A "fat shot" is a term used to describe a shot that travels less distance than expected due to a swing that takes a large divot behind the ball. When a player hits it fat, it usually means that he failed to strike down on the ball. This results in the ground that is being displaced pushing the ball forward, rather than the club face striking the ball cleanly.
A fat shot means that a player is striking the ground too far back in the swing process. In an ideal swing, the club strikes the ground in front of the ball, after contact, creating a divot in front of where the ball was resting. Most often, a shot comes up fat because a player has failed to get his weight forward before the moment of impact. By keeping the weight on the back leg, instead of transferring it onto the lead leg, the player is leaning back at impact, causing him to hit too far behind the ball.
To get proper impact, the first motion in the downswing should be a slight flexing of the legs, lowering the center of gravity. The player should then move parallel to the ground toward the lead leg, so that the player's center of gravity is slightly forward of the ball when contact is made. At the moment of impact, an ideal position for the player's body will see her lead leg and her lead arm creating a straight line up from the ground. By having the hands forward like this, the shaft is angling back towards the ball, allowing the player to drive down on the ball without hitting the soil behind it.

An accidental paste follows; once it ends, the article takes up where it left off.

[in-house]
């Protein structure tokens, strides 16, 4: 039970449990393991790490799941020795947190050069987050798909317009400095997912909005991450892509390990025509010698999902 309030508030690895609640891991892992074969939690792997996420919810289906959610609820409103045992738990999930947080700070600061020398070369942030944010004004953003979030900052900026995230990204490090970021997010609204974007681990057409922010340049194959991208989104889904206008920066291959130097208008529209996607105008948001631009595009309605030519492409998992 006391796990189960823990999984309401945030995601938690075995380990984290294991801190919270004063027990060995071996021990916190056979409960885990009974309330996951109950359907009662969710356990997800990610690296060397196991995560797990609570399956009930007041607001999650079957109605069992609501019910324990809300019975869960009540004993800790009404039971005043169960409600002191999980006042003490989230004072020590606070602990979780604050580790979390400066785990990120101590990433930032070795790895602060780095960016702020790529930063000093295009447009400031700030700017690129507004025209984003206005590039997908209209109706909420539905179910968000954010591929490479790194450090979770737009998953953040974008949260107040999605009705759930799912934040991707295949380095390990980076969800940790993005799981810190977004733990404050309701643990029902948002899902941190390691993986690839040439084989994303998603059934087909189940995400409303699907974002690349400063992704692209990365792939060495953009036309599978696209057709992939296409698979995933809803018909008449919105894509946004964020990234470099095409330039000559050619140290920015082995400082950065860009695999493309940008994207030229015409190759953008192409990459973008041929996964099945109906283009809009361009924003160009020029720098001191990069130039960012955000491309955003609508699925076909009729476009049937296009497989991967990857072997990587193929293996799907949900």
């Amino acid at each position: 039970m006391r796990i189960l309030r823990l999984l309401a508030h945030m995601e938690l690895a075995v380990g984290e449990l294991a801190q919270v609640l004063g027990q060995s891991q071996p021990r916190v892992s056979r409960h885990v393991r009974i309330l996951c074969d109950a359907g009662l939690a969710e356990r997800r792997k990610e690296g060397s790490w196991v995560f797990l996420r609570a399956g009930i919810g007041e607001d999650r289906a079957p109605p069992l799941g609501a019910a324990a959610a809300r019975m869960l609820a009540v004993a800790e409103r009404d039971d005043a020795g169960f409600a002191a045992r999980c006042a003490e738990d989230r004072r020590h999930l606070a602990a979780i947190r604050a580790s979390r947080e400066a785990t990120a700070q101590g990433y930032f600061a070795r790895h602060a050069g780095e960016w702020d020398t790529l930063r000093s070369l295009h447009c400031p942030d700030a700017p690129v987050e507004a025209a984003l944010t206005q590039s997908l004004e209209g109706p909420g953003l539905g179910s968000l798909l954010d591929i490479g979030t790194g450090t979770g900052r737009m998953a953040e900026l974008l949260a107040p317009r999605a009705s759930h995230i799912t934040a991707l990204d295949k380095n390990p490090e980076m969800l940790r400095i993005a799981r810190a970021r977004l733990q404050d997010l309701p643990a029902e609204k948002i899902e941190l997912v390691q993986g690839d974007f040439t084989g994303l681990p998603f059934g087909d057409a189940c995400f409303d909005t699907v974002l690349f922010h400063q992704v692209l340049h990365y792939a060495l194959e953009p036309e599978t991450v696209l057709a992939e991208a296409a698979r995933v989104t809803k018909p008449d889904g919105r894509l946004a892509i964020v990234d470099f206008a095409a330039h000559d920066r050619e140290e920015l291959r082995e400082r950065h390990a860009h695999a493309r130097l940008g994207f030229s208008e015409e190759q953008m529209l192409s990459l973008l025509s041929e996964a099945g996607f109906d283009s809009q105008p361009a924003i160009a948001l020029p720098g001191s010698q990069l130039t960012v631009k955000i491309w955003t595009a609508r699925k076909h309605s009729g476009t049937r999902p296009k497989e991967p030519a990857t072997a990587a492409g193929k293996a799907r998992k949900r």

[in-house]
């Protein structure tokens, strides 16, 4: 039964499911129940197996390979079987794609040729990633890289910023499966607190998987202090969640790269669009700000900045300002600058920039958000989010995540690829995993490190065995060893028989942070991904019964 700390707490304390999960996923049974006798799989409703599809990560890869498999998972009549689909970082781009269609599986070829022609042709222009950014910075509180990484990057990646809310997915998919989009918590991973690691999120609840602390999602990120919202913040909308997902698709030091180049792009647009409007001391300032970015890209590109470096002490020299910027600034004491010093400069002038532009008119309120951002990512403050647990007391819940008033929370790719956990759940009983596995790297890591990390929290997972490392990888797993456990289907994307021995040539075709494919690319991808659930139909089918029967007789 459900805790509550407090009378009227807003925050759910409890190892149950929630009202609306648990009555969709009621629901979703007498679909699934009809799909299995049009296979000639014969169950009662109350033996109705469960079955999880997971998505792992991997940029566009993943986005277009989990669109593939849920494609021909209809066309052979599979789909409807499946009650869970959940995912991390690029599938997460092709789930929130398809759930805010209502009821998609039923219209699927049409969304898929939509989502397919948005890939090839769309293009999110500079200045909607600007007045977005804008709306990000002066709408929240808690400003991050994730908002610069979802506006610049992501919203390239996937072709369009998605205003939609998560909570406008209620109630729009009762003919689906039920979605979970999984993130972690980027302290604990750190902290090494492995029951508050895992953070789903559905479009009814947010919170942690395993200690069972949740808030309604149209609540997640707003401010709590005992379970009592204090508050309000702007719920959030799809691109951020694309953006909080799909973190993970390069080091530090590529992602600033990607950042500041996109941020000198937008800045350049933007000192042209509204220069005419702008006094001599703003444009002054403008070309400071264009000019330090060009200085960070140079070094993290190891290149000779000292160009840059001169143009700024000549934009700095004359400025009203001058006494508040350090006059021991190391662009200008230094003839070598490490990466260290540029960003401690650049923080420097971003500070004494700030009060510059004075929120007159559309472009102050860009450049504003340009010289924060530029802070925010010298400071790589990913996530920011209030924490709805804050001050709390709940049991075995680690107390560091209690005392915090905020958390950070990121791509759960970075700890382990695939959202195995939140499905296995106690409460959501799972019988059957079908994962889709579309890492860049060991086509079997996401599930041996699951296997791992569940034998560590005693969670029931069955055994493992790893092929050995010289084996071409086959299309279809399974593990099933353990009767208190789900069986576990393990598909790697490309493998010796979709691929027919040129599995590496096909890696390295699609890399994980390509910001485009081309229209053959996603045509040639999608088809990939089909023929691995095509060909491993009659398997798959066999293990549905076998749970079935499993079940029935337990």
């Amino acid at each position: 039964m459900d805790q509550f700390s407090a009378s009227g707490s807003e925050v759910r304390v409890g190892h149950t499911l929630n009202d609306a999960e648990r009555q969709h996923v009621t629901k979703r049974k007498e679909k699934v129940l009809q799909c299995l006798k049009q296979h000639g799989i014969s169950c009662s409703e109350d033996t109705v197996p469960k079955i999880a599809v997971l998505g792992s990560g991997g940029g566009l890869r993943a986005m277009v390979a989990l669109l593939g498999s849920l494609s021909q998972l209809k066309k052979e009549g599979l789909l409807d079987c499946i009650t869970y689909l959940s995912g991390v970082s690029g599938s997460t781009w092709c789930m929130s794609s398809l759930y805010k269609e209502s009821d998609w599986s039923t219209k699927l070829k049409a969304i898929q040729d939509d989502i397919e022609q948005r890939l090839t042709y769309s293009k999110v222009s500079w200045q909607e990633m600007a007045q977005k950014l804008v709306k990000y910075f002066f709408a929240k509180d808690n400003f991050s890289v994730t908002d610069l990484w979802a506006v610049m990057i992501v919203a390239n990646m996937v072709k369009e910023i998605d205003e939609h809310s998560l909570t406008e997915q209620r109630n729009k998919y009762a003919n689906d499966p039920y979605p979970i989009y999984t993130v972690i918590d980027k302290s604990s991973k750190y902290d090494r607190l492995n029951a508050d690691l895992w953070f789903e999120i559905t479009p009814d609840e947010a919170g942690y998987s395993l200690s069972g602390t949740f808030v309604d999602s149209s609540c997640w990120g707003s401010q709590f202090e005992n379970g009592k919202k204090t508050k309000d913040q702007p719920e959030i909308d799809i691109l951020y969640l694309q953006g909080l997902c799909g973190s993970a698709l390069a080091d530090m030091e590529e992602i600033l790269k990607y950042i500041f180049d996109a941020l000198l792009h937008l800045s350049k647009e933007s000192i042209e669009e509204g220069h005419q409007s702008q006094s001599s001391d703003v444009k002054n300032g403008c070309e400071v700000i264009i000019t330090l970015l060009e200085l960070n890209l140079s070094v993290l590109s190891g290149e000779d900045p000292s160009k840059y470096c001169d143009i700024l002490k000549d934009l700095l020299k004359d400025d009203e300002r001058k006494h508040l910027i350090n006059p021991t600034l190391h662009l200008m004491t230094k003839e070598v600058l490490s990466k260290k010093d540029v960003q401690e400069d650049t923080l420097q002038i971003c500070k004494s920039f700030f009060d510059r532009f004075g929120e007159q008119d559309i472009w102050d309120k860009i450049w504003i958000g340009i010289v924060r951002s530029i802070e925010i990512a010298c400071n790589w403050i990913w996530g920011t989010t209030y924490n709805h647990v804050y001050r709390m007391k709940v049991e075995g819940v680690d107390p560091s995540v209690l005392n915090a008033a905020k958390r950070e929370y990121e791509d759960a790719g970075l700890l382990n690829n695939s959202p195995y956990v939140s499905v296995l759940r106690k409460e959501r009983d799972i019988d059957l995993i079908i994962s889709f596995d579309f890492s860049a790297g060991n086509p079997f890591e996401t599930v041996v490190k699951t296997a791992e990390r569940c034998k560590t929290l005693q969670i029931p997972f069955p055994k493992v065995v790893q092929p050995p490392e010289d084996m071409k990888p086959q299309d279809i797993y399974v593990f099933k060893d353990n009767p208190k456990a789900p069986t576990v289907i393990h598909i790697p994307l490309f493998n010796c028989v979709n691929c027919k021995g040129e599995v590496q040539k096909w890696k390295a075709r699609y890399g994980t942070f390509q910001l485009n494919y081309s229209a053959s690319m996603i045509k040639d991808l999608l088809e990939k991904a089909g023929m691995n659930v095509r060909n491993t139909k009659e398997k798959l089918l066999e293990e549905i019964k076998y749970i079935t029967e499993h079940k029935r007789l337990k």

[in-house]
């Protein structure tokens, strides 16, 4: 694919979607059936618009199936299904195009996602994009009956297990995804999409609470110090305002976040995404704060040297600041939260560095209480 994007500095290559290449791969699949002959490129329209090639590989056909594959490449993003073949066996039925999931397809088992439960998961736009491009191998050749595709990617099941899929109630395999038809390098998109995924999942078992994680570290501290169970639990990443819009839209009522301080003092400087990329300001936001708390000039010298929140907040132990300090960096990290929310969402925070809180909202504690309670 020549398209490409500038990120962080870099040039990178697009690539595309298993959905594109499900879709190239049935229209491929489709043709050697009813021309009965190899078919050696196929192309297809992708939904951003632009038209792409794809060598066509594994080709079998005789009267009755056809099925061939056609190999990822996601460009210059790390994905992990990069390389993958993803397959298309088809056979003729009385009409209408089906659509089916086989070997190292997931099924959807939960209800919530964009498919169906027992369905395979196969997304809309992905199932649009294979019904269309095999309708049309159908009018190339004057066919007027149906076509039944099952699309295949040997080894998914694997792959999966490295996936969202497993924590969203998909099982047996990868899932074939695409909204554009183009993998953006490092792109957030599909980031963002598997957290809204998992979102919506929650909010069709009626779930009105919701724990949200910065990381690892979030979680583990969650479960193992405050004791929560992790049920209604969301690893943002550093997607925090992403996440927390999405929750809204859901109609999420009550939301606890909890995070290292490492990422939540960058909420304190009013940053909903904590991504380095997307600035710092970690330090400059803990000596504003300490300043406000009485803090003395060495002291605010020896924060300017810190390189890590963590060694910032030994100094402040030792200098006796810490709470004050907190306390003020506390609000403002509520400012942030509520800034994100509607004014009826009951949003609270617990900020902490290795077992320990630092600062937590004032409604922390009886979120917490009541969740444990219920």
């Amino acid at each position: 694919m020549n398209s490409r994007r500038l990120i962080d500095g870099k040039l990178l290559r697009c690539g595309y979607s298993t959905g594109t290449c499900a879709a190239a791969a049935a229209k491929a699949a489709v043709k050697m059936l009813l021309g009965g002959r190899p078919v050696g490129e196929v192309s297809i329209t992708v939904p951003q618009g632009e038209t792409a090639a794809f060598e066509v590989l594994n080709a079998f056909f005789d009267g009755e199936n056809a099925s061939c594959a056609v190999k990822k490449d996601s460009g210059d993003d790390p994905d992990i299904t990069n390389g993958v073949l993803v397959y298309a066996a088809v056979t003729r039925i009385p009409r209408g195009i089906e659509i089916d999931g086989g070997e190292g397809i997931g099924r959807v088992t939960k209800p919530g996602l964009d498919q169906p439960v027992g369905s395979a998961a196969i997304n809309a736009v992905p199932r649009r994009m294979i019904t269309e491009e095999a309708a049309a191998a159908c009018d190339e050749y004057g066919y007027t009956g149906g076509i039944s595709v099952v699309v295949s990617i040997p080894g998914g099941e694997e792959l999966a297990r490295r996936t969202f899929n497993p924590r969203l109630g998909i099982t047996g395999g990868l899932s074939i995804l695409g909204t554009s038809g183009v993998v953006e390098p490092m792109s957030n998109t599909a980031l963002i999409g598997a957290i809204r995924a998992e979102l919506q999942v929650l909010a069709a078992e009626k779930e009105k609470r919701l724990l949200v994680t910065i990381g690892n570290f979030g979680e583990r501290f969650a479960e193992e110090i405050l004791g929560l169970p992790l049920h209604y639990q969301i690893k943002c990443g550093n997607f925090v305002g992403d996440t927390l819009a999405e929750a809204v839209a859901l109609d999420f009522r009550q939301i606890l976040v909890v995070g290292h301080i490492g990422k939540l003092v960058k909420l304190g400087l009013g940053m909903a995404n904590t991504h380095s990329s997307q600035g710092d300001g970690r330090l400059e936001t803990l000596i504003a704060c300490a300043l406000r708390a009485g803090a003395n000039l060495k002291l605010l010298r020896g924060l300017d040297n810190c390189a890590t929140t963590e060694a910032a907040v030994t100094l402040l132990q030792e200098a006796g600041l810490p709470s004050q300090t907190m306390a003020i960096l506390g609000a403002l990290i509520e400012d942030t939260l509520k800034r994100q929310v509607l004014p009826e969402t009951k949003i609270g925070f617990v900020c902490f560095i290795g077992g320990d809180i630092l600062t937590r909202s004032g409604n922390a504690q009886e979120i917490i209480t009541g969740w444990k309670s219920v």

A great drill to practice attaining a proper finish is to slowly work your way up to it. Begin by standing over the ball in the ideal contact position, with the straight line from your lead leg through your lead wrist and arm, and your trailing wrist breaking so that the club is ready to hit where a ball would be. Bring the club back slightly and swing forward, being sure you maintain this form at the bottom of the swing. Continue to gradually increase the length of the arc of the swing until you are taking a full swing with the proper drive down on the ball.